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Less Than Tragic

Less Than Tragic

Chapter:
(p.65) 3 Less Than Tragic
Source:
Weak Planet
Author(s):
C. L. R. JamesFrank StellaAmitav Ghosh Dilute Melville
Publisher:
University of Chicago Press
DOI:10.7208/chicago/9780226477077.003.0004

Chapter 3 begins with the reported demise of still another genre, tragedy. It argues that tragedy is still flourishing in modernity, but in a weaker form, less invested in catastrophe as a necessary end, and becoming user-friendly and user-amended as a result. Featuring Moby-Dick as a case of tragedy at maximum strength, the chapter traces some non-tragic sequels emerging at a tangent from Melville's novel, linking C. L. R. James, Frank Stella, and Amitav Ghosh in an ongoing search for less-than-tragic forms. Especially important to these three is genre-switching, a reversal of background and foreground that allows James to alternate between his hands-on dedication to cricket and his archive-researched faith in the black Jacobins; Stella, between the high-concept abstraction of his painting and the artisan routine of his printmaking; and Ghosh, between the devastations of the opium trade and the vibrant pidgin tongues spoken by the migrant labor of the Indian Ocean. These authors and artists keep alive the idea of catastrophe, but also keep it at bay by taking a second look. Finding a flip-side more habitable, they bring to light a dimension of the world not paralyzed by tragedy and only sometimes under its jurisdiction.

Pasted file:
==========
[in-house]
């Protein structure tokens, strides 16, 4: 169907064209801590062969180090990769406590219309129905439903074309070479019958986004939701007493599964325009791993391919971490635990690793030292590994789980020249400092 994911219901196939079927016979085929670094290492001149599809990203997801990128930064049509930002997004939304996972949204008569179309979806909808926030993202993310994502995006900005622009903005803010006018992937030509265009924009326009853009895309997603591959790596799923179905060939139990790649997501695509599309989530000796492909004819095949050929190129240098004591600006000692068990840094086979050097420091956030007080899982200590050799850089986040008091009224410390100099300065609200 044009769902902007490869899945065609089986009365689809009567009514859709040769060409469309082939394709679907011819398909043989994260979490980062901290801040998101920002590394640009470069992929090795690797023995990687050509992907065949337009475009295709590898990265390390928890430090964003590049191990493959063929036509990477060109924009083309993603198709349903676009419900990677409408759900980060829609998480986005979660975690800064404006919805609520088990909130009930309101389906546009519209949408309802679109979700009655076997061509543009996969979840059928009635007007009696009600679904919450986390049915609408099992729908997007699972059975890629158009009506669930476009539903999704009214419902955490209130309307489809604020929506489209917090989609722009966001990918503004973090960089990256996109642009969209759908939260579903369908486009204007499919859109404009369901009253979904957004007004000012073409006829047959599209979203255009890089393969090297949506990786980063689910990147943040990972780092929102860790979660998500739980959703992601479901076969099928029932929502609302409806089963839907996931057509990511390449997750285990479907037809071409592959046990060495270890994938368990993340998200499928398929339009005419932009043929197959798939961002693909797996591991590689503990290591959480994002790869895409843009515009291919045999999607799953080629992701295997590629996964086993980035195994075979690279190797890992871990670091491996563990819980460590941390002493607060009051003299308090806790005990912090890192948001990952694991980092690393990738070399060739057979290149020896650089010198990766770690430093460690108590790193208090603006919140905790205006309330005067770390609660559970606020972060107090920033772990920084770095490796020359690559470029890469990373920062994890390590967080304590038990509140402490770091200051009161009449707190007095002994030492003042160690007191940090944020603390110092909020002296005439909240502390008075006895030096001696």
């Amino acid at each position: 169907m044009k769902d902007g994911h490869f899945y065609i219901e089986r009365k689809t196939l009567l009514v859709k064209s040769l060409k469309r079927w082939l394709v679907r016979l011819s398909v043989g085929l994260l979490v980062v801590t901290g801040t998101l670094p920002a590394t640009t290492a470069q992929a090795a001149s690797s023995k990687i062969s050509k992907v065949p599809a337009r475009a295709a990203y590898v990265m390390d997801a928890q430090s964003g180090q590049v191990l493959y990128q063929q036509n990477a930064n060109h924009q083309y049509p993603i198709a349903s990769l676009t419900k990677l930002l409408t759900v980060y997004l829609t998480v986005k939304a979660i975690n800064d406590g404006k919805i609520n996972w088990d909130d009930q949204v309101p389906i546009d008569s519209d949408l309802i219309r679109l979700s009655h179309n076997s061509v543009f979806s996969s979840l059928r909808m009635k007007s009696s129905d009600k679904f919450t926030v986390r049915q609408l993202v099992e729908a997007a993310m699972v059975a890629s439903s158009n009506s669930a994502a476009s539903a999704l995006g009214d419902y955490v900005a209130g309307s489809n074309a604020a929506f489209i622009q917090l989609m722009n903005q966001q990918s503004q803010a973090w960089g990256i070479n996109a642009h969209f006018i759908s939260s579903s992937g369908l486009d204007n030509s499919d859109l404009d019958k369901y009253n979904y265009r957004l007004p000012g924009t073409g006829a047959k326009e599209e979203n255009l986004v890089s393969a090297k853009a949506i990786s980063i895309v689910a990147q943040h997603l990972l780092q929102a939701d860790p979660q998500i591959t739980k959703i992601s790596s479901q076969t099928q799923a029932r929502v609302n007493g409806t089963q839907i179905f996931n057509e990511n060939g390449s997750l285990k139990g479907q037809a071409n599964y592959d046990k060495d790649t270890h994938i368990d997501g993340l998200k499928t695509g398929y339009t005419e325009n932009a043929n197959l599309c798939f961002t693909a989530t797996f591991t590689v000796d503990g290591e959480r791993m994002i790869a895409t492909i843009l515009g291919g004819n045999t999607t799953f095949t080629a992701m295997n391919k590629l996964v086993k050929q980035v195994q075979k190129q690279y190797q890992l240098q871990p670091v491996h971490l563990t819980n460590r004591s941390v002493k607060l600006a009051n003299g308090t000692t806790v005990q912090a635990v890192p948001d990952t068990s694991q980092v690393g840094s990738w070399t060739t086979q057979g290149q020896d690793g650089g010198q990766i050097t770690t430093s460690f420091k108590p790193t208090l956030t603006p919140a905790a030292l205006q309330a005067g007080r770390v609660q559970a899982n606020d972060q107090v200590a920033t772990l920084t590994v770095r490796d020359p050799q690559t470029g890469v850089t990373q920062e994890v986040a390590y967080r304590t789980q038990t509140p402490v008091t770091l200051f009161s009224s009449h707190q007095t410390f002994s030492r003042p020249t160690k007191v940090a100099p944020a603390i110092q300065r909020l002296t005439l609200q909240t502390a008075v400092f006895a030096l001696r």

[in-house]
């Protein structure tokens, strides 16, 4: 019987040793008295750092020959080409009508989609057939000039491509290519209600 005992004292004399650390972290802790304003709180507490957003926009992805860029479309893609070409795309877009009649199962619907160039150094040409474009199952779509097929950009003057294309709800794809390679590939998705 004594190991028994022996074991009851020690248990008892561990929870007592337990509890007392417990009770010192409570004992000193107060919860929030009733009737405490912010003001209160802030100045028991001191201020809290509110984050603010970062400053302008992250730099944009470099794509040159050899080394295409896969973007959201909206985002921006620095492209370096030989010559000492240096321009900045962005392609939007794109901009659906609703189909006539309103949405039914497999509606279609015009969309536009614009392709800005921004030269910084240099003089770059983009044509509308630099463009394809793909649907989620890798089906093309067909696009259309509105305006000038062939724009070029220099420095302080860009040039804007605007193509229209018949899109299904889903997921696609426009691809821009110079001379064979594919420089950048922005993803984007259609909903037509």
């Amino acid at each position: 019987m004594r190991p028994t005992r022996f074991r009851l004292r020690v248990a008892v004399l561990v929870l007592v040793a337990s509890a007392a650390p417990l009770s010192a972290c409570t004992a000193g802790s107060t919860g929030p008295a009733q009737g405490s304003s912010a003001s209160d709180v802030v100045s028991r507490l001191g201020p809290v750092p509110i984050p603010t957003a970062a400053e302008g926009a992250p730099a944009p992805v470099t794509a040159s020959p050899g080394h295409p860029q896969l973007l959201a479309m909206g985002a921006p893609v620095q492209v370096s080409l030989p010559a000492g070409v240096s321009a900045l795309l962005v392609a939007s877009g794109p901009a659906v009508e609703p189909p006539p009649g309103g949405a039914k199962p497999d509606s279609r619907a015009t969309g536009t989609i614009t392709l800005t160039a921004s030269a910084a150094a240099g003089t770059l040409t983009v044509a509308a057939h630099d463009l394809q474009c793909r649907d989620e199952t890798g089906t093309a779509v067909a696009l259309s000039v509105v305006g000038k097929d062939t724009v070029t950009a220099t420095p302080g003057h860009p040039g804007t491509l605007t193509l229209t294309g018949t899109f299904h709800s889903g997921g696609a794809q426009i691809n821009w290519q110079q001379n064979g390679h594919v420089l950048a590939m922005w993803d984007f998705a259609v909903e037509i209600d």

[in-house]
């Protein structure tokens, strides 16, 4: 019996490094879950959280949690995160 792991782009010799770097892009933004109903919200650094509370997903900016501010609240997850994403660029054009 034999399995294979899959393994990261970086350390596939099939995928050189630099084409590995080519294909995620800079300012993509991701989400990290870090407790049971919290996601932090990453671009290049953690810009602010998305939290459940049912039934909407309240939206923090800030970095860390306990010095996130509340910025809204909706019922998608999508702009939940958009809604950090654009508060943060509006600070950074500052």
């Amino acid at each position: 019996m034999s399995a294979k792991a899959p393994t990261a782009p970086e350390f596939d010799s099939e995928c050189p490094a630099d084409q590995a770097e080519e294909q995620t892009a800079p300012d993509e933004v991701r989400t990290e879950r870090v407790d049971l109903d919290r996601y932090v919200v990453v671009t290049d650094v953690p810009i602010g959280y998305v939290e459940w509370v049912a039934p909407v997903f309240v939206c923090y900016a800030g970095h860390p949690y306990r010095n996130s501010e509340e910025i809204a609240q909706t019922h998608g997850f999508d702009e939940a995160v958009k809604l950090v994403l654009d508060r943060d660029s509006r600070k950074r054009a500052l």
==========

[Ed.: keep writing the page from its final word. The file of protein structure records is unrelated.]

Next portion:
Keywords:   tragedy, non-tragic sequels, Melville, C. L. R. James, Frank Stella, Amitav Ghosh, genre-switching, background to foreground, migrant labor, pidgin English

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